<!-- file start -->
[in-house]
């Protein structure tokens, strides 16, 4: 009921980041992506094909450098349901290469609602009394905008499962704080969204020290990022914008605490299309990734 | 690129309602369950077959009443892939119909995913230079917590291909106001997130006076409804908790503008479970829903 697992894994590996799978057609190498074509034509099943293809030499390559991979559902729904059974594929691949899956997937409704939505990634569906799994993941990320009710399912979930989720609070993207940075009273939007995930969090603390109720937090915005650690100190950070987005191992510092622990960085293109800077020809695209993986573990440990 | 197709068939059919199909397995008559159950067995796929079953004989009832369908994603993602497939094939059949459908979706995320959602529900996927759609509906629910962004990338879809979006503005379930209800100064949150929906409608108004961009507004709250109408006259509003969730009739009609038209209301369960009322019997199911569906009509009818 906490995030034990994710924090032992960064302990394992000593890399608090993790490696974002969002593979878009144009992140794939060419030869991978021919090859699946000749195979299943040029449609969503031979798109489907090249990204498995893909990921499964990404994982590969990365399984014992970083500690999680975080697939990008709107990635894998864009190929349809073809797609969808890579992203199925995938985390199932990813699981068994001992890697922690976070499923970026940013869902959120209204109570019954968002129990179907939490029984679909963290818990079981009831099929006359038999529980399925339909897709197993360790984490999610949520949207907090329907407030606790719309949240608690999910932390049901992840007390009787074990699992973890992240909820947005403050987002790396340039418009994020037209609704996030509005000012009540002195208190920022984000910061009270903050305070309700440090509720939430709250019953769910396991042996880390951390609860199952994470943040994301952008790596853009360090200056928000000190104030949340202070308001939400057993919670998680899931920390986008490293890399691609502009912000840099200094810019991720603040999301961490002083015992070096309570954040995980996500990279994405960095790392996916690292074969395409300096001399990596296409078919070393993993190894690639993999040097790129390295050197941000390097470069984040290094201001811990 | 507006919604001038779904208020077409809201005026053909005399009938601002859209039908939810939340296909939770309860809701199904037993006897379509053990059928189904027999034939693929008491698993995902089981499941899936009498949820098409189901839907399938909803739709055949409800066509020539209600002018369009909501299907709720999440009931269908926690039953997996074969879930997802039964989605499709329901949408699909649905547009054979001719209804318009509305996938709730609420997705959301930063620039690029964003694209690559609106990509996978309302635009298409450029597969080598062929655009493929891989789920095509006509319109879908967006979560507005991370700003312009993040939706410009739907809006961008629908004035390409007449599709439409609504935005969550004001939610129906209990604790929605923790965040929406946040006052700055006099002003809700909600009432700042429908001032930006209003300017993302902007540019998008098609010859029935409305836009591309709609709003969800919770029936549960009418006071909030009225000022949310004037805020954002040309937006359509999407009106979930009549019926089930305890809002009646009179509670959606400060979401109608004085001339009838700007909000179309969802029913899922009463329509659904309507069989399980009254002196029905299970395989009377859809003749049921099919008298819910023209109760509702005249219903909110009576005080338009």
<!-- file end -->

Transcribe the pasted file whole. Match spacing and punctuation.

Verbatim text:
[in-house]
């Protein structure tokens, strides 16, 4: 009921980041992506094909450098349901290469609602009394905008499962704080969204020290990022914008605490299309990734 | 690129309602369950077959009443892939119909995913230079917590291909106001997130006076409804908790503008479970829903 697992894994590996799978057609190498074509034509099943293809030499390559991979559902729904059974594929691949899956997937409704939505990634569906799994993941990320009710399912979930989720609070993207940075009273939007995930969090603390109720937090915005650690100190950070987005191992510092622990960085293109800077020809695209993986573990440990 | 197709068939059919199909397995008559159950067995796929079953004989009832369908994603993602497939094939059949459908979706995320959602529900996927759609509906629910962004990338879809979006503005379930209800100064949150929906409608108004961009507004709250109408006259509003969730009739009609038209209301369960009322019997199911569906009509009818 906490995030034990994710924090032992960064302990394992000593890399608090993790490696974002969002593979878009144009992140794939060419030869991978021919090859699946000749195979299943040029449609969503031979798109489907090249990204498995893909990921499964990404994982590969990365399984014992970083500690999680975080697939990008709107990635894998864009190929349809073809797609969808890579992203199925995938985390199932990813699981068994001992890697922690976070499923970026940013869902959120209204109570019954968002129990179907939490029984679909963290818990079981009831099929006359038999529980399925339909897709197993360790984490999610949520949207907090329907407030606790719309949240608690999910932390049901992840007390009787074990699992973890992240909820947005403050987002790396340039418009994020037209609704996030509005000012009540002195208190920022984000910061009270903050305070309700440090509720939430709250019953769910396991042996880390951390609860199952994470943040994301952008790596853009360090200056928000000190104030949340202070308001939400057993919670998680899931920390986008490293890399691609502009912000840099200094810019991720603040999301961490002083015992070096309570954040995980996500990279994405960095790392996916690292074969395409300096001399990596296409078919070393993993190894690639993999040097790129390295050197941000390097470069984040290094201001811990 | 507006919604001038779904208020077409809201005026053909005399009938601002859209039908939810939340296909939770309860809701199904037993006897379509053990059928189904027999034939693929008491698993995902089981499941899936009498949820098409189901839907399938909803739709055949409800066509020539209600002018369009909501299907709720999440009931269908926690039953997996074969879930997802039964989605499709329901949408699909649905547009054979001719209804318009509305996938709730609420997705959301930063620039690029964003694209690559609106990509996978309302635009298409450029597969080598062929655009493929891989789920095509006509319109879908967006979560507005991370700003312009993040939706410009739907809006961008629908004035390409007449599709439409609504935005969550004001939610129906209990604790929605923790965040929406946040006052700055006099002003809700909600009432700042429908001032930006209003300017993302902007540019998008098609010859029935409305836009591309709609709003969800919770029936549960009418006071909030009225000022949310004037805020954002040309937006359509999407009106979930009549019926089930305890809002009646009179509670959606400060979401109608004085001339009838700007909000179309969802029913899922009463329509659904309507069989399980009254002196029905299970395989009377859809003749049921099919008298819910023209109760509702005249219903909110009576005080338009």